We can’t be selective about what Human Rights we observe, yet we are.

As the world observes International Sex Workers’ Rights day today, with sex work still illegal in South Africa, and with almost the entire demographic of sex workers being South African youth, what role are we supposed to play in this matter as future leaders? Must we support the decriminalisation movement, or support the ban of sex work while finding other avenues to assist those involved in sex work? Or must we just ignore this, because it’s their bodies, which they are free to do whatever they wish with, and must deal with whatever consequences come with it?

Although the trade of sex is illegal in South Africa, it is a common trade in which children as young as 14 are engaged in. It is no secret that the majority of sex workers are below the age of 35 and have been trapped in the trade for years, because once they get into it, it becomes  very difficult to get out, especially if no other job can give them the same income.

Many enter the trade due to unemployment and desperation for income. They either have little or no education and their family situations forced them into the trade as it requires no experience or education; or they were introduced into it by friends who earned a lot of income from it and they desired the same income to cover expenses they wouldn’t afford otherwise.

I spoke to “Candy,” a sex worker who is only 23 years old (same age as me). Originally from Zimbabwe, she started selling her body to survive the streets of Johannesburg. “I am from Harare and came here when I was 19 to look for work. A lady I met in town introduced me to this life. She gave me a room to stay and clothes to wear. I met other ladies that were under her wing as well. We all paid her every week for the room,” said “Candy.” 

“I have been arrested several times before, but they always let us go because there is no proof that we are selling our bodies. It’s not illegal to stand on the street corner. I was raped by my step-father daily as a child. The men remind me of him, so to avoid thinking of him I started using drugs. I want to stop this life, but I do not know of any other job that can make me the same amount of money. I also need to sustain my drug addiction and pay my rent,” explains “Candy.”

In an article titled Sex Workers’ Rights are Human Rights by Policy Advisor at Amnesty International, Catherine Murphy, highlighted how it’s not surprising to learn that sex workers face discrimination, beatings, rape and harassment – sometimes on a daily basis – or that they are often denied access to basic health or housing services.  

These are basic human rights they are denied and cannot report, because their trade is illegal.

To further substantiate the claims of the emotional and physical abuse sex workers endure, in an interview by Open Society Institute, Rights Not Rescue, the sex workers interviewed opened up about what they go through on a daily basis. The interviewees spoke about how difficult it is to stand on street corners at night, how the police beat them up and they can’t report it because they take them as a joke,  and they are embarrassed about going to clinics and hospitals because they are laughed at by nurses. They want to know what their rights are, because when clients don’t pay up they can’t even take them to court. They concluded the interview by asking the government to legalise sex work or at least put in laws to protect them.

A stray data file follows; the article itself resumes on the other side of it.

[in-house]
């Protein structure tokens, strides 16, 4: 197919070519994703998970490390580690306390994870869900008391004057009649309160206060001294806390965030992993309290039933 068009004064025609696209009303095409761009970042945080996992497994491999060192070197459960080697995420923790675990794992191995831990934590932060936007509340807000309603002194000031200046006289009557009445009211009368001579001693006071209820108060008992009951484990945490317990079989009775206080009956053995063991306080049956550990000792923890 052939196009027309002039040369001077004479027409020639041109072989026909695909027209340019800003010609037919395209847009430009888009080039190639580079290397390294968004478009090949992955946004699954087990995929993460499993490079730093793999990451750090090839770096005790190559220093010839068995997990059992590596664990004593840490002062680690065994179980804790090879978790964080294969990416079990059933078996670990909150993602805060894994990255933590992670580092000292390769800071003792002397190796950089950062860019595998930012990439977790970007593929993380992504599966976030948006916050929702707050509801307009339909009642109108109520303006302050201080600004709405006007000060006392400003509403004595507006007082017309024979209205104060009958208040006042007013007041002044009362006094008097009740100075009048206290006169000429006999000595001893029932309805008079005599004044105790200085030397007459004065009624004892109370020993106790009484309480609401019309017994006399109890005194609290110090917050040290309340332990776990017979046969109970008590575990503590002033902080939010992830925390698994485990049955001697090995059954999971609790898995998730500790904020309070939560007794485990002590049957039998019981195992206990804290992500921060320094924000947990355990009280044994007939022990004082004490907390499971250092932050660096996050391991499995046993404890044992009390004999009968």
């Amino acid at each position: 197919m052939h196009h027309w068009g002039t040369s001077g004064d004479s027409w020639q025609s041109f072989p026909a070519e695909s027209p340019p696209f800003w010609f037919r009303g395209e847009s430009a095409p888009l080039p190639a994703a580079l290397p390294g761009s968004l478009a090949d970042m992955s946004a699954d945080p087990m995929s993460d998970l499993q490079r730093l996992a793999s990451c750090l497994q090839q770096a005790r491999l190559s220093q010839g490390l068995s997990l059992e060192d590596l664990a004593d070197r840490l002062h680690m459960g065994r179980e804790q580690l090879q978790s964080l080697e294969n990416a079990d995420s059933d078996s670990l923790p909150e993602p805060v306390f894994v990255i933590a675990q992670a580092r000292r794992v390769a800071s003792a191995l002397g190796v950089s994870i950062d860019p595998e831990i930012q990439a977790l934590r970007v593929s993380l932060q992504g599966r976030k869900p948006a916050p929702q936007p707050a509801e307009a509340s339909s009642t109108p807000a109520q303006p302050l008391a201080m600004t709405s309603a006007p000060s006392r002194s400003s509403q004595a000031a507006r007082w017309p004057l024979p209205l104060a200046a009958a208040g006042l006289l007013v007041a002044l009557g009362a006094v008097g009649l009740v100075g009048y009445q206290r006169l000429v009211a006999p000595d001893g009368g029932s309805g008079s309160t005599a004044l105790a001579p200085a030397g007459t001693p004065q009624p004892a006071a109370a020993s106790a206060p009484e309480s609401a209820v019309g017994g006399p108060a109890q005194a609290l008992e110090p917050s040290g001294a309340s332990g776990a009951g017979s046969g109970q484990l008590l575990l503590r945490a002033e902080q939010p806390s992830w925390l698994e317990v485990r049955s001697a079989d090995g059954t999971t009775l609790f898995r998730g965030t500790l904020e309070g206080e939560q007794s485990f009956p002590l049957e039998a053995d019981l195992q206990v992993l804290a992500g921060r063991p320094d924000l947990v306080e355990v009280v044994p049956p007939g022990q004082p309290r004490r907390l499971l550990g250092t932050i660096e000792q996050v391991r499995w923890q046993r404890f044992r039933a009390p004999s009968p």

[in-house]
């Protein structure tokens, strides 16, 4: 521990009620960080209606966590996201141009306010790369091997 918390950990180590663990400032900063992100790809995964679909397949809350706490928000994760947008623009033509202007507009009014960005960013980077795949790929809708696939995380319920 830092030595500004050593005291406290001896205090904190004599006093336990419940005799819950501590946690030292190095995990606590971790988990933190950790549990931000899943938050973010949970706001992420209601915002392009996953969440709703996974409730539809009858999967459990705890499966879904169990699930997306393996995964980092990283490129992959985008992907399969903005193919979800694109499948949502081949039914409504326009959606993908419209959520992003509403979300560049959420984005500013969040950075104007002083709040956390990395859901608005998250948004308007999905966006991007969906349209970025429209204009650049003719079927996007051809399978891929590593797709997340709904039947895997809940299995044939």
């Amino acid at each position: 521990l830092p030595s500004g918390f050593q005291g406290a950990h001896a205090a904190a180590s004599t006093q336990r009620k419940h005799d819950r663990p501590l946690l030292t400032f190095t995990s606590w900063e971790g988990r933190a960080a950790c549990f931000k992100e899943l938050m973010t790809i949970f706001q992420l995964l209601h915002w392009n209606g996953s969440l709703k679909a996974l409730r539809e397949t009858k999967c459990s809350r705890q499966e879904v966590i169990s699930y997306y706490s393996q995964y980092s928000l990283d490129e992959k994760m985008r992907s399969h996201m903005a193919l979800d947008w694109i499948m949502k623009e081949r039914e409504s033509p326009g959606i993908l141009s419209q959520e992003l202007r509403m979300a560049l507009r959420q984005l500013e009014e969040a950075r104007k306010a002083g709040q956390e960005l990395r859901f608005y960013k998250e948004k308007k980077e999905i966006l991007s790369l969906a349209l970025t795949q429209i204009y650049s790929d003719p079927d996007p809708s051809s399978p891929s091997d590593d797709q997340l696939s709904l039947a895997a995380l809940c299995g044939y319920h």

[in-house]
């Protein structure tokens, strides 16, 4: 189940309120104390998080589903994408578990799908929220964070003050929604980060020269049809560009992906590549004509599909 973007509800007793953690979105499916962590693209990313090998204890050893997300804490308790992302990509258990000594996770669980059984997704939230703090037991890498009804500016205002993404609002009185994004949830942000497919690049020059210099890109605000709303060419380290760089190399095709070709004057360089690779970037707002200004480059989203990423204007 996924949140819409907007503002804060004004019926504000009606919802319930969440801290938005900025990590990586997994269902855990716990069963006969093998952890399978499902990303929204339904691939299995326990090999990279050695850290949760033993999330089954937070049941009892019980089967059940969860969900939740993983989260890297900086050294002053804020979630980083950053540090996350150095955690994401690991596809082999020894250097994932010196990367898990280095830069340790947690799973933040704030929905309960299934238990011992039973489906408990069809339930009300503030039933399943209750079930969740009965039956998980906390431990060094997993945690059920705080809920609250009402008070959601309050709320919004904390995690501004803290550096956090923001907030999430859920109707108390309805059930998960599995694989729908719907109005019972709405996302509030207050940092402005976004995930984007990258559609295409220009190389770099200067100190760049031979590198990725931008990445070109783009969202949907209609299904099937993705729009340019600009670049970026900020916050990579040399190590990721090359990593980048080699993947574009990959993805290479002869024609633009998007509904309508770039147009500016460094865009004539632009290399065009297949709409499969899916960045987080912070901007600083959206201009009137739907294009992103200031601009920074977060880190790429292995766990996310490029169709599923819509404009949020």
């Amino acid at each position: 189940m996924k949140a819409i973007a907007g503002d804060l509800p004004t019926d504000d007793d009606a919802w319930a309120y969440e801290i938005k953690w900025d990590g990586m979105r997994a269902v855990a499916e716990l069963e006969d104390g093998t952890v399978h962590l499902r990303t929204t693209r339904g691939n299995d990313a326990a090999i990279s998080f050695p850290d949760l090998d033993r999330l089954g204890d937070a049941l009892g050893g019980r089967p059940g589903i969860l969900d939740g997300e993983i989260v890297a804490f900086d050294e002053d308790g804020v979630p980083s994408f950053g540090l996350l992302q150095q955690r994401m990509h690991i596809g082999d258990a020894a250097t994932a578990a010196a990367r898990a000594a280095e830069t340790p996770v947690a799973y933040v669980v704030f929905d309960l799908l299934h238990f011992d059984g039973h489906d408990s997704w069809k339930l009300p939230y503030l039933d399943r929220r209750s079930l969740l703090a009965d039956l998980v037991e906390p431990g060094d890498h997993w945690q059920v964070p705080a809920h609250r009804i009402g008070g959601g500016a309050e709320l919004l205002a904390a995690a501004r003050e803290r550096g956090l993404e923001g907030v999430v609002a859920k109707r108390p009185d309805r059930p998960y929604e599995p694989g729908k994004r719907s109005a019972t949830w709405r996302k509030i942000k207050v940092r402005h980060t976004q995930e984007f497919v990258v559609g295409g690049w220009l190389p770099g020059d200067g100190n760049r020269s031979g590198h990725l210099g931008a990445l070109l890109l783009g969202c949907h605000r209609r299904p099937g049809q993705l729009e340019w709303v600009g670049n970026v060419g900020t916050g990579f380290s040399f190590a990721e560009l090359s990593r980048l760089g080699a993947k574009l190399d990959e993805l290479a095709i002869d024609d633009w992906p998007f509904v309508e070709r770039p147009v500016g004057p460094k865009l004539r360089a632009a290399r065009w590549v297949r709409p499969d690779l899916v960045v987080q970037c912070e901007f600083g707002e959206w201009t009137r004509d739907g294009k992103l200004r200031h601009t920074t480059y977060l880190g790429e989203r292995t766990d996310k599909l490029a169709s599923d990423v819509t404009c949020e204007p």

Sex Workers Education and Advocacy Taskforce (SWEAT) and Sisonke National Sex Workers Movement joined forces in 2015 to commemorate International Sex Workers’ Rights Day, on the 3rd of March, through an online campaign to commemorate the day. The campaign called for the decriminalisation of sex work in South Africa with the theme: “Only Rights Will Stop the Wrong – Decriminalise sex work now”.

The cry for decriminalising sex work has been a very long one that organisations such as SWEAT are still fighting for even today.

Decriminalisation, per the Sex Workers and Sex Work guide, is a policy model where no aspect of adult consensual sex work is criminalised. Consenting sex workers over the age of 18 are free to sell sex and consenting adult clients are free to buy sex, without interference or harassment from the state or police.

On a YouTube video published by Key Correspondents in 2015, a channel that reports on action on HIV, Roxy, a then 25 year old HIV transgender sex worker on the Cape Town streets, and an advocate for the decriminalisation of sex work shared why she is advocating for this decriminalisation.

When she found out that she was HIV positive at the tender age of 16, and an orphan at that time, all she could think of was committing suicide. She went into sex work in order to make a living at that tender age.

She has been receiving support from SWEAT for over 8 years and is receiving both health education and treatment, and education on how to be an advocate for sex workers’ rights. Without SWEAT, Roxy says, she would have killed herself a long time ago.

In the same video, Lesego Tlhwale, Media Advocacy officer for SWEAT, explained how even though sex work is illegal, it is the oldest profession and it is not going away anytime soon; so it only makes sense for laws to be put in place on how to regulate sex work.

It should be kept in mind that around 60% of the sex workers in South Africa are HIV positive. That’s according to Rights groups who are using the figures to try and persuade the government to decriminalise the industry. By putting in laws to protect sex workers, it will be easier to control the spread of the HIV virus as they would have access to proper health care and treatment for whatever illnesses they might contract while working.

Photo credit: Sex Workers Outreach Project

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